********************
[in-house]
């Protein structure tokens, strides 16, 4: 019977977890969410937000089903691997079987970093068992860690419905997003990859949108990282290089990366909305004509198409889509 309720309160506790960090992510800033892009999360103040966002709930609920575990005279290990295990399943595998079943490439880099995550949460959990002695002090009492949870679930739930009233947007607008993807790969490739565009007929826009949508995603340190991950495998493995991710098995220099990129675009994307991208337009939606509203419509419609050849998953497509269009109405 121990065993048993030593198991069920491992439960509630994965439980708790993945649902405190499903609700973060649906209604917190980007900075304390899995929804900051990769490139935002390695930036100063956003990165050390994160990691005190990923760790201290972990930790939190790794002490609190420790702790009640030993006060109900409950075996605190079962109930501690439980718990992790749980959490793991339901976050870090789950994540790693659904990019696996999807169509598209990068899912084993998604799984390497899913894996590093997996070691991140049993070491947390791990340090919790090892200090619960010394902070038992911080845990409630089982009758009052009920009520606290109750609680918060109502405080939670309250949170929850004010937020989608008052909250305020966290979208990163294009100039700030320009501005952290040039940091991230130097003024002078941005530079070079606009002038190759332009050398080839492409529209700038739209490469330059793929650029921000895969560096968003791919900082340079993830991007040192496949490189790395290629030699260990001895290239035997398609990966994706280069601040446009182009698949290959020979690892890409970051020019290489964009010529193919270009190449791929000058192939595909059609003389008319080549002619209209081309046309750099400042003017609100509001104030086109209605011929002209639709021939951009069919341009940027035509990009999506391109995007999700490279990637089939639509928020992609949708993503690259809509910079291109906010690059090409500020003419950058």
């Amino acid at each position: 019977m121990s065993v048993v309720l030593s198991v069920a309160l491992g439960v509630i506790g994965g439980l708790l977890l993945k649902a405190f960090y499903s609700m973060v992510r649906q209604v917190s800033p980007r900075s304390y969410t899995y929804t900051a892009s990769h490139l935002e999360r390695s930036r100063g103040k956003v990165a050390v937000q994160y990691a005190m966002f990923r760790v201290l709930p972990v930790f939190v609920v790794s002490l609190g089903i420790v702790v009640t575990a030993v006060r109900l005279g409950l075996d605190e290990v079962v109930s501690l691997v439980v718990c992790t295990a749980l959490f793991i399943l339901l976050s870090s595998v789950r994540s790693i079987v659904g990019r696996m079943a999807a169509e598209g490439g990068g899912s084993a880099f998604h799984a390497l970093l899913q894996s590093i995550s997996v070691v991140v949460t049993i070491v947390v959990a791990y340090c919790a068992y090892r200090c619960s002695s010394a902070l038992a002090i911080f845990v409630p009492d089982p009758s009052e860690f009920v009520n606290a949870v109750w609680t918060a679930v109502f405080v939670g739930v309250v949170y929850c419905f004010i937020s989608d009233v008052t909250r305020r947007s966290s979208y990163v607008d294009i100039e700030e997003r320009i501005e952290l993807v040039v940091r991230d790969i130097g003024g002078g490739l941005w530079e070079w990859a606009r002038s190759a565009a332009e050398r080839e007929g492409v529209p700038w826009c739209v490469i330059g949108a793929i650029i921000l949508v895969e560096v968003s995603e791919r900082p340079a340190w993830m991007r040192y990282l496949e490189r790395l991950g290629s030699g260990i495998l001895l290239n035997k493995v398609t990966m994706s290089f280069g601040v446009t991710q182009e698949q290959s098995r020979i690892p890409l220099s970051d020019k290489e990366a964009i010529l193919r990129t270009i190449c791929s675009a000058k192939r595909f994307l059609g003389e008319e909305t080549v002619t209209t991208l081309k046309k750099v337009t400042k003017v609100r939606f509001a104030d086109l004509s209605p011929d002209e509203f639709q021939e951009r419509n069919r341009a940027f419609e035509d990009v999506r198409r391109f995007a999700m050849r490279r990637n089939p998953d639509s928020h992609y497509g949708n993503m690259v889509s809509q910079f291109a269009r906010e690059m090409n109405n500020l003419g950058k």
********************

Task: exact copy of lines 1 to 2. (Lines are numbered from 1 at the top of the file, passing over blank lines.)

[in-house]
């Protein structure tokens, strides 16, 4: 019977977890969410937000089903691997079987970093068992860690419905997003990859949108990282290089990366909305004509198409889509 309720309160506790960090992510800033892009999360103040966002709930609920575990005279290990295990399943595998079943490439880099995550949460959990002695002090009492949870679930739930009233947007607008993807790969490739565009007929826009949508995603340190991950495998493995991710098995220099990129675009994307991208337009939606509203419509419609050849998953497509269009109405 121990065993048993030593198991069920491992439960509630994965439980708790993945649902405190499903609700973060649906209604917190980007900075304390899995929804900051990769490139935002390695930036100063956003990165050390994160990691005190990923760790201290972990930790939190790794002490609190420790702790009640030993006060109900409950075996605190079962109930501690439980718990992790749980959490793991339901976050870090789950994540790693659904990019696996999807169509598209990068899912084993998604799984390497899913894996590093997996070691991140049993070491947390791990340090919790090892200090619960010394902070038992911080845990409630089982009758009052009920009520606290109750609680918060109502405080939670309250949170929850004010937020989608008052909250305020966290979208990163294009100039700030320009501005952290040039940091991230130097003024002078941005530079070079606009002038190759332009050398080839492409529209700038739209490469330059793929650029921000895969560096968003791919900082340079993830991007040192496949490189790395290629030699260990001895290239035997398609990966994706280069601040446009182009698949290959020979690892890409970051020019290489964009010529193919270009190449791929000058192939595909059609003389008319080549002619209209081309046309750099400042003017609100509001104030086109209605011929002209639709021939951009069919341009940027035509990009999506391109995007999700490279990637089939639509928020992609949708993503690259809509910079291109906010690059090409500020003419950058």